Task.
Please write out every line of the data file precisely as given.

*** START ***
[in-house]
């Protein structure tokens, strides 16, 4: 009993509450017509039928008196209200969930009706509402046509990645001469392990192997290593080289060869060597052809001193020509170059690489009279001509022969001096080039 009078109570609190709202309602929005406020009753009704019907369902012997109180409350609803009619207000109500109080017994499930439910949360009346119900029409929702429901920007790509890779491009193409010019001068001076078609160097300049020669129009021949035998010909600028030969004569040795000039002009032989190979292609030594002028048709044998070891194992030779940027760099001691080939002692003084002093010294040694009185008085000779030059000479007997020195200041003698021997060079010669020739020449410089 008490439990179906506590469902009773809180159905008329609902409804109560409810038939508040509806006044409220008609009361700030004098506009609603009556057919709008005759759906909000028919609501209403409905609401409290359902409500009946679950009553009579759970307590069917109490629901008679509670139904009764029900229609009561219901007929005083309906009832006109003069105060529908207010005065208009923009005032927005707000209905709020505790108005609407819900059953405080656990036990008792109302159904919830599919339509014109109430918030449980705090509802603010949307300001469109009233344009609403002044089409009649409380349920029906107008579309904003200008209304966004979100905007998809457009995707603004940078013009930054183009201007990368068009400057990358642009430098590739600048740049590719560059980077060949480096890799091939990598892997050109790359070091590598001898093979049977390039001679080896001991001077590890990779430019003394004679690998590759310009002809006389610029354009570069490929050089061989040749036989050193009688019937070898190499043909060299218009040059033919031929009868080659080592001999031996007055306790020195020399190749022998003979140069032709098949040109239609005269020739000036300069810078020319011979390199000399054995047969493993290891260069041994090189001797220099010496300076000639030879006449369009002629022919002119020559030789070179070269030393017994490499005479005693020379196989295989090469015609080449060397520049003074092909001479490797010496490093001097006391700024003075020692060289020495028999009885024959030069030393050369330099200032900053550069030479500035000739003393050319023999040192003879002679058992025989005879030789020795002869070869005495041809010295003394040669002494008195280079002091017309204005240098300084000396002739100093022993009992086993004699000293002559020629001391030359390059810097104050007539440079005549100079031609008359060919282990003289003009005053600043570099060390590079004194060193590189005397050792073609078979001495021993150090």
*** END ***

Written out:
[in-house]
């Protein structure tokens, strides 16, 4: 009993509450017509039928008196209200969930009706509402046509990645001469392990192997290593080289060869060597052809001193020509170059690489009279001509022969001096080039 009078109570609190709202309602929005406020009753009704019907369902012997109180409350609803009619207000109500109080017994499930439910949360009346119900029409929702429901920007790509890779491009193409010019001068001076078609160097300049020669129009021949035998010909600028030969004569040795000039002009032989190979292609030594002028048709044998070891194992030779940027760099001691080939002692003084002093010294040694009185008085000779030059000479007997020195200041003698021997060079010669020739020449410089 008490439990179906506590469902009773809180159905008329609902409804109560409810038939508040509806006044409220008609009361700030004098506009609603009556057919709008005759759906909000028919609501209403409905609401409290359902409500009946679950009553009579759970307590069917109490629901008679509670139904009764029900229609009561219901007929005083309906009832006109003069105060529908207010005065208009923009005032927005707000209905709020505790108005609407819900059953405080656990036990008792109302159904919830599919339509014109109430918030449980705090509802603010949307300001469109009233344009609403002044089409009649409380349920029906107008579309904003200008209304966004979100905007998809457009995707603004940078013009930054183009201007990368068009400057990358642009430098590739600048740049590719560059980077060949480096890799091939990598892997050109790359070091590598001898093979049977390039001679080896001991001077590890990779430019003394004679690998590759310009002809006389610029354009570069490929050089061989040749036989050193009688019937070898190499043909060299218009040059033919031929009868080659080592001999031996007055306790020195020399190749022998003979140069032709098949040109239609005269020739000036300069810078020319011979390199000399054995047969493993290891260069041994090189001797220099010496300076000639030879006449369009002629022919002119020559030789070179070269030393017994490499005479005693020379196989295989090469015609080449060397520049003074092909001479490797010496490093001097006391700024003075020692060289020495028999009885024959030069030393050369330099200032900053550069030479500035000739003393050319023999040192003879002679058992025989005879030789020795002869070869005495041809010295003394040669002494008195280079002091017309204005240098300084000396002739100093022993009992086993004699000293002559020629001391030359390059810097104050007539440079005549100079031609008359060919282990003289003009005053600043570099060390590079004194060193590189005397050792073609078979001495021993150090």